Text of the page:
Amazon in major solar push as it launches micromobility hub

Global giant Amazon is to rollout its first UK micromobility hub which will see the use of. E-cargo bikes and walkers for more sustainable deliveries in Central London.

The hub comes alongside a programme of large scale solar panel installations at facilities based in Manchester, Coalville, Haydock, Bristol and Milton Keynes before the end of this year, to help power those facilities with renewable energy.

Amazon will double the number of on-site solar energy projects in the UK by 2024.

Working with the London Borough of Hackney, Amazon said it had created the new hub with plans to make more than one million customer deliveries every year, adding to the millions of deliveries already being completed by its electric vans. The new fleet of e-cargo bikes and walkers will directly replace thousands of traditional van trips on London’s roads and reduce traffic congestion.

Amazon has over 1,000 electric delivery vans on the road in the UK, and last year helped the company deliver more than 45 million packages. Its fleet of zero emission vehicles will expand further as more e-cargo delivery hubs are expected to launch across UK in the coming months. The company also recently announced five new fully electric Heavy Goods Vehicles. These 37-tonne vehicles are among the first in the UK, the first in Amazon’s fleet, and replace traditional diesel trucks.

“Amazon is driving towards a global net-zero carbon future. One way we’re doing that is through the transformation of our transportation networks. Our new e-cargo bikes, walkers and growing electric vehicle delivery fleet will help us make more zero emission customer deliveries than ever before across London and the UK in the coming months,” said John Boumphrey, UK country manager, Amazon. “Doubling the number of on-site solar projects at our facilities across the UK further demonstrates our ambition to power our operations with 100% renewable energy by 2025 and represents an important step on our journey to be net-zero carbon by 2040.”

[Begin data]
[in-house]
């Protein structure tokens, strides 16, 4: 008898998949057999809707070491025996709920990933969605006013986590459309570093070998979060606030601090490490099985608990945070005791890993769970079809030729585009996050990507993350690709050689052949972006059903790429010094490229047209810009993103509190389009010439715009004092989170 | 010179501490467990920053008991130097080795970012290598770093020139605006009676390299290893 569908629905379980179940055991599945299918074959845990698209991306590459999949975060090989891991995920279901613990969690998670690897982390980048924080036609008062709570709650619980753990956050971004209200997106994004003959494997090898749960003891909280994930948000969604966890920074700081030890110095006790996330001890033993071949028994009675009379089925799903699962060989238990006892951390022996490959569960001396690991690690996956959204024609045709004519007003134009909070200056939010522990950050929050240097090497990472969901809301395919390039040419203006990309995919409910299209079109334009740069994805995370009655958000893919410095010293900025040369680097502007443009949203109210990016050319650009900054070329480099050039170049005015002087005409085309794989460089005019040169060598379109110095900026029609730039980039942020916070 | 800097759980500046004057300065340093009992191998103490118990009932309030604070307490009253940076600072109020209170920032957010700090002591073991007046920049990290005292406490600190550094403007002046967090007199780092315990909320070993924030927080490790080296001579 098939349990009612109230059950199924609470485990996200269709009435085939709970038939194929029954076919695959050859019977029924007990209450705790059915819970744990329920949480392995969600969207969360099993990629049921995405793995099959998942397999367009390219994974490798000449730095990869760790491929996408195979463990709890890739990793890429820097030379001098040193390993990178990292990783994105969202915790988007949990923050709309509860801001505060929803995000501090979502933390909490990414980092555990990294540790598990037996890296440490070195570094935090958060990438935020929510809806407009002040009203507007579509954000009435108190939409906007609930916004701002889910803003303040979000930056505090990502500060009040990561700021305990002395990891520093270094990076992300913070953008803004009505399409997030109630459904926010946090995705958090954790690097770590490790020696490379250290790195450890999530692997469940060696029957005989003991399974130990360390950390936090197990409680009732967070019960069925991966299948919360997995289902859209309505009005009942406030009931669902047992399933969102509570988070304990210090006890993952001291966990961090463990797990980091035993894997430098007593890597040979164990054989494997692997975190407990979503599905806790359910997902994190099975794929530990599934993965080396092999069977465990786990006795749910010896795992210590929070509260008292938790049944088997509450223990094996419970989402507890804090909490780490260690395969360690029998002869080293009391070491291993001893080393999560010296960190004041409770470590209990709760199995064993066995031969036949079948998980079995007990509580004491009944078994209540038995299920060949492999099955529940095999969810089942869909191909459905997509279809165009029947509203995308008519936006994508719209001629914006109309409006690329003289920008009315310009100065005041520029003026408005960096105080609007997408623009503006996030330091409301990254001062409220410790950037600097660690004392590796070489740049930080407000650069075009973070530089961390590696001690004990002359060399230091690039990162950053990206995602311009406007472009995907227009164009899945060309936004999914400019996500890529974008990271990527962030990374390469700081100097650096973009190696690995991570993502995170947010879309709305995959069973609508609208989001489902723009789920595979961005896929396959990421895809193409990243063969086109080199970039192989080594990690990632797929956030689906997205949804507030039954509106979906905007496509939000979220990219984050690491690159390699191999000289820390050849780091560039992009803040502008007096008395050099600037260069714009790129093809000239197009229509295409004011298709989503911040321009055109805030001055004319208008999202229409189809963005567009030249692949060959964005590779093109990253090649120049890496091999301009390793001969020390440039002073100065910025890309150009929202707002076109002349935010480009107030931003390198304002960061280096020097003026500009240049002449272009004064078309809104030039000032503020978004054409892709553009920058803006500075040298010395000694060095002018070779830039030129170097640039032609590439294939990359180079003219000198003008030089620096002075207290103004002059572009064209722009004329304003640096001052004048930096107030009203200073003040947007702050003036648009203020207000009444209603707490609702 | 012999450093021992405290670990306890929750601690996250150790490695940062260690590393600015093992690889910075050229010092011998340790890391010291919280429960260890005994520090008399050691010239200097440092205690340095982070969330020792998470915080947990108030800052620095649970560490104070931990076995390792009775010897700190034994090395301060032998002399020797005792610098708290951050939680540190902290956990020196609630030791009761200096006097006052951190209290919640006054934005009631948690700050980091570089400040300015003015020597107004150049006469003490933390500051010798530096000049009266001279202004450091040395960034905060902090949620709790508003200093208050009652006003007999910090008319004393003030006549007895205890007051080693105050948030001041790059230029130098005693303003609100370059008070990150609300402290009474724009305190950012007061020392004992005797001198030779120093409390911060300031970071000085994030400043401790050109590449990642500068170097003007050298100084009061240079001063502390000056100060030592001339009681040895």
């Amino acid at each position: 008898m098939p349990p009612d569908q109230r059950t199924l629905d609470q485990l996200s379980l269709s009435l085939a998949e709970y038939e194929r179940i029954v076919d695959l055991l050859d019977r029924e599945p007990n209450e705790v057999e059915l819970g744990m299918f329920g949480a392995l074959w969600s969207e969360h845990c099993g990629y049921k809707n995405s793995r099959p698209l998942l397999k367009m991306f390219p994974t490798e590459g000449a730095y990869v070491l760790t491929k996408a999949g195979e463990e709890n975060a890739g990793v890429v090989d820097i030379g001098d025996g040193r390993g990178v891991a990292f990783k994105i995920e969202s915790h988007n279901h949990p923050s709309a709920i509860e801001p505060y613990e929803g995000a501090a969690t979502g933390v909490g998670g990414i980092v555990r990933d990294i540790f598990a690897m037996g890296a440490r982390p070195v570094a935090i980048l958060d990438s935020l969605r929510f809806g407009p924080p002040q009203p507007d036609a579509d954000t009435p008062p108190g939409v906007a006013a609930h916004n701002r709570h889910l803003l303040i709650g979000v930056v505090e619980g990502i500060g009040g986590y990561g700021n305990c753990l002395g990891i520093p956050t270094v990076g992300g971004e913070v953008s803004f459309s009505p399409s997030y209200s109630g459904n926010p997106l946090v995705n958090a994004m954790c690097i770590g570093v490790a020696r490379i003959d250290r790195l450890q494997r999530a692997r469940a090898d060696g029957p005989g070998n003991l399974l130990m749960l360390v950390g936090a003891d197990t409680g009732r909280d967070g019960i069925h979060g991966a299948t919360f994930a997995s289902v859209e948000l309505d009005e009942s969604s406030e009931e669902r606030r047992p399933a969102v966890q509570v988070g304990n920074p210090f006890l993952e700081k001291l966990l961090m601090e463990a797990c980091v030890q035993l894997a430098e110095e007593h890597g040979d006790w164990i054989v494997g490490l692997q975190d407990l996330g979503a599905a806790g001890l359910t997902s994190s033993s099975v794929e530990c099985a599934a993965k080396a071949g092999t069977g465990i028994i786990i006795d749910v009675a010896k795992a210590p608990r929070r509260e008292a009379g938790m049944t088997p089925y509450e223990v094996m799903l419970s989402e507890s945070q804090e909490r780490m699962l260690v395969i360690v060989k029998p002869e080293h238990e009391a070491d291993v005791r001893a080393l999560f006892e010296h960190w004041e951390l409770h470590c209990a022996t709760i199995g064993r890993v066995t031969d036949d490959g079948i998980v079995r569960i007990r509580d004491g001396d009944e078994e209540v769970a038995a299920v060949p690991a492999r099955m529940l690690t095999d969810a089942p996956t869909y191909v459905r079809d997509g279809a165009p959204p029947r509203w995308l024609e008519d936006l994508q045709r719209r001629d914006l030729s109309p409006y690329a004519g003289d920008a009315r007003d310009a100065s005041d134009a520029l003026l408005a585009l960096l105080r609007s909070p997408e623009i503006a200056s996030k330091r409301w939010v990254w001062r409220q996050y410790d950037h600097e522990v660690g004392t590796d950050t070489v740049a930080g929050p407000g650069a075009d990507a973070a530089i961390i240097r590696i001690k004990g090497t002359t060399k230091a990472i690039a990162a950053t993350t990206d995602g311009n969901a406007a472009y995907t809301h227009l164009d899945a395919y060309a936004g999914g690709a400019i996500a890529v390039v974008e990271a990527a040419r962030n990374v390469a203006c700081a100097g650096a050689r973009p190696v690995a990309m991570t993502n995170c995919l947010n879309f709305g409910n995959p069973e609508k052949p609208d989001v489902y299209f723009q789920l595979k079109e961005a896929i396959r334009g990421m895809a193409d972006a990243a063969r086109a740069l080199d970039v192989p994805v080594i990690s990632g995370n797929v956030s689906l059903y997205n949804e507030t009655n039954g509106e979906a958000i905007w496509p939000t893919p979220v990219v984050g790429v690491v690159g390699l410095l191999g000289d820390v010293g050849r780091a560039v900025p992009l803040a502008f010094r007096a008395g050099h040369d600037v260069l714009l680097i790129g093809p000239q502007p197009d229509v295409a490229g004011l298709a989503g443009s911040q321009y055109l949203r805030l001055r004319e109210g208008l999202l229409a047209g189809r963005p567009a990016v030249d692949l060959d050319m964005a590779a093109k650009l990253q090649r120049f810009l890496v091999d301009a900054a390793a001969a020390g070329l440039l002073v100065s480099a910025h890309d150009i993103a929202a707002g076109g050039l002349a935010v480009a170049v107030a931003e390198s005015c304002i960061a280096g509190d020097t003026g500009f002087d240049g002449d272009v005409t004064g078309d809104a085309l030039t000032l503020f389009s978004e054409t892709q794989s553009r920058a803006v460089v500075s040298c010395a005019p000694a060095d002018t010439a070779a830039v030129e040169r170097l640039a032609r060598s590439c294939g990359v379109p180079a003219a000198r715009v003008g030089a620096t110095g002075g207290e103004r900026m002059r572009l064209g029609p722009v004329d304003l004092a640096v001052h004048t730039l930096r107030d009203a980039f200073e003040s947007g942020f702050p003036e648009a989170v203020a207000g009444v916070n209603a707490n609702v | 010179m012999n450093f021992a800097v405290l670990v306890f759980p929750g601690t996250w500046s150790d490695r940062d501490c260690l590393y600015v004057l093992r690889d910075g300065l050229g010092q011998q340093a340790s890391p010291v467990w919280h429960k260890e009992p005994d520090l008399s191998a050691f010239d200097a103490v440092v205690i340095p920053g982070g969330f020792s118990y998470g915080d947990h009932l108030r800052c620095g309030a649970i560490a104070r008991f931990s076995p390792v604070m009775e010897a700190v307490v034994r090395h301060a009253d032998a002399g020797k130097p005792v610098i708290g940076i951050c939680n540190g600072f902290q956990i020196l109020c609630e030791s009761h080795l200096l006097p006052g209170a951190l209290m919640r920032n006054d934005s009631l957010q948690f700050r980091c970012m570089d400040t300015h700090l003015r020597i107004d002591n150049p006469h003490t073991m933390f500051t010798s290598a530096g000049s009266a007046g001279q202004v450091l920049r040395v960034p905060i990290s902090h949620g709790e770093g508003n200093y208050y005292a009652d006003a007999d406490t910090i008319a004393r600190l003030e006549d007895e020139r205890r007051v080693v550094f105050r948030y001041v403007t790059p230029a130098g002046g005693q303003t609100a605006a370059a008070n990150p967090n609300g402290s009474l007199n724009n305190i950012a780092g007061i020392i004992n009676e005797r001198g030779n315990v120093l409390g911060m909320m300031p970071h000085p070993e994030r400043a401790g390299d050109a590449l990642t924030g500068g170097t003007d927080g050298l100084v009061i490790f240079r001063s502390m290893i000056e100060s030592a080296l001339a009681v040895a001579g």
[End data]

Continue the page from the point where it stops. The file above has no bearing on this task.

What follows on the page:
UK transport minister Trudy Harrison said: “Industry and Government are both working hard to achieve our net zero goals and support the growth of sustainable transport that will help create economic opportunities and support thousands of jobs across the UK. Amazon’s plans will not only boost green job opportunities but ensure that customers will continue to receive their packages while working to protect our planet from climate change.”

The company also unveiled its plans to have more than 30,000 new modular solar panels installed on its facilities in Manchester, Coalville, Haydock, Bristol and Milton Keynes by the end of the year.

Amazon confirmed 18 on-site solar projects in the UK and plans to more than double the number of projects by 2024.

“This investment supports Amazon on its path to power its operations with 100% renewable energy by 2025 – five years ahead of its 2030 commitment,” it added. “Once operational, the new rooftop solar panel projects are expected to produce more than 13,000 MWh of electricity, enough to power the equivalent of more than 3,500 UK homes each year.”

Amazon is the largest corporate buyer of renewable energy in the UK and worldwide.  It added the on-site solar energy projects are in addition to five, utility-scale UK renewable energy projects enabled by Amazon.

The first recently commissioned wind project, Amazon Wind Farm Scotland – Beinn an Tuirc 3, on the Kintyre Peninsula in Scotland, will soon be followed by the Amazon Wind Farm UK – Kennoxhead (Phase 1). The remaining projects are under development and will begin operating in the coming years. These include the Moray West Wind Farm located off the coast of Scotland, the largest corporate commitment to a renewable energy project in the UK to date.

“These initiatives move the company closer to its Shipment Zero mission – to deliver 50% of Amazon shipments with net-zero carbon by 2030 – and the ultimate goal of being net-zero carbon by 2040, 10 years ahead of the Paris Agreement,” It added.

UK energy minister Greg Hands welcomed the announcement.

“It is great to see Amazon taking the lead in moving away from expensive fossil fuels,” he added. “This is a fantastic vote of confidence from Amazon in British energy security, renewables and electric vehicles, and a huge boon for green jobs across the UK.”